Share

CommentComments

Cruise

Royal Caribbean extends cruise suspension, announces US$40m funding pool for agents

Despite what the headline suggests, the cruise group isn’t offering agents to take a dip in a literal pool of cash, much to our disappointment.

Share

CommentComments

Wholesalers

The Travel Corporation’s Aussie CEO to depart as part of major exec changes

Here’s some very big news right here for your Friday, with TTC’s Fiona Dalton set to fly the coop after just three months in the top role.

Share

CommentComments

Aviation

Indonesian socialite books out entire flight to Bali to avoid COVID-19

The grandson of a pharmaceutical tycoon reckons booking out an entire commercial flight is cheaper than chartering a private jet.

Share

CommentComments

Hotels

Opening date revealed for W Melbourne

Have you been waiting with bated breath for Marriott to reveal the opening date for its new Melbourne property? Well, you can now rid yourself of all that anxiety.

Share

CommentComments

Travel Agents

CTM boss in legal stoush with Brisbane City Council over $20 million property plan

Jamie Pherous has become entangled in a legal battle with the council over a swimming pool he wants to build at his new property on Brisbane River.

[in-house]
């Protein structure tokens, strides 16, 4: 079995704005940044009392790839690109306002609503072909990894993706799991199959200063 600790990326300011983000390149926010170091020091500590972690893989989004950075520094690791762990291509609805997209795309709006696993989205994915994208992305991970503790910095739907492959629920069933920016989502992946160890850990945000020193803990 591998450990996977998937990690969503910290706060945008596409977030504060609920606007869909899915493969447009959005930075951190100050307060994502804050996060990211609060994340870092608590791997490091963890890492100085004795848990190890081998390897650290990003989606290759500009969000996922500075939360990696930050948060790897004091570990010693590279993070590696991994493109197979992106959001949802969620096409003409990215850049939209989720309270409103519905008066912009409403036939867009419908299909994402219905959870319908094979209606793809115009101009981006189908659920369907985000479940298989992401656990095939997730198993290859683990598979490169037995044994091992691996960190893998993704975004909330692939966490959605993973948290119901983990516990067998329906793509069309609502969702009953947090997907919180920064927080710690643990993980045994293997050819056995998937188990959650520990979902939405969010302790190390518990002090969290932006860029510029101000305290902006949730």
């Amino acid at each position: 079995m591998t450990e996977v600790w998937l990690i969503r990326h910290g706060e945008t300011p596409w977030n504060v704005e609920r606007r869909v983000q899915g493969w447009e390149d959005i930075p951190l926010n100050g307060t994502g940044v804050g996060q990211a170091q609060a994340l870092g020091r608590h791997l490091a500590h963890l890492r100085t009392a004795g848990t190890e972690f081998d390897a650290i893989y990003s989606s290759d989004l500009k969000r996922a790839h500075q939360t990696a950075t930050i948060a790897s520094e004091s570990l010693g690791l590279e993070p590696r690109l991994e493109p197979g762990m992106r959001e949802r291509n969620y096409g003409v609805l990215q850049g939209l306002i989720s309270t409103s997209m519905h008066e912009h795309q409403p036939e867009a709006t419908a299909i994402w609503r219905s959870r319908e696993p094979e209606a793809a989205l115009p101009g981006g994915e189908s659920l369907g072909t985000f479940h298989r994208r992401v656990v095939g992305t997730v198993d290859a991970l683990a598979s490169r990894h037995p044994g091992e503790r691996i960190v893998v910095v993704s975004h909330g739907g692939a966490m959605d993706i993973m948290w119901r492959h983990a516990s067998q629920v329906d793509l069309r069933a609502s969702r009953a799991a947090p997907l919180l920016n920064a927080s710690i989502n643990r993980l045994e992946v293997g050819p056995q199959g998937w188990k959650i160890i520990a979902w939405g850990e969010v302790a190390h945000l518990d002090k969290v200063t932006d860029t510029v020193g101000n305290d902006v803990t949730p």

Share

CommentComments

Wholesalers

Get in quick! Trafalgar launches ‘Break Out & Break Free’ sale

It appears 2021 is the year of the sale, with Trafalgar joining the already long list of travel brands spruiking their discounted wares.

Share

CommentComments

Aviation

Unions take Qantas to High Court over JobKeeper “wage theft”

by Ali Coulton

Having lost on appeal in the Federal Court late last year, the unions are now taking their JobKeeper fight against Qantas to the High Court.

Share

CommentComments

Cruise

Carnival to ditch 19 ships, as company posts $2.8 billion quarterly loss

Carnival Corporation has added another ship to the pile of vessels that it will offload in order to stay afloat beyond the COVID-19 pandemic.

Share

CommentComments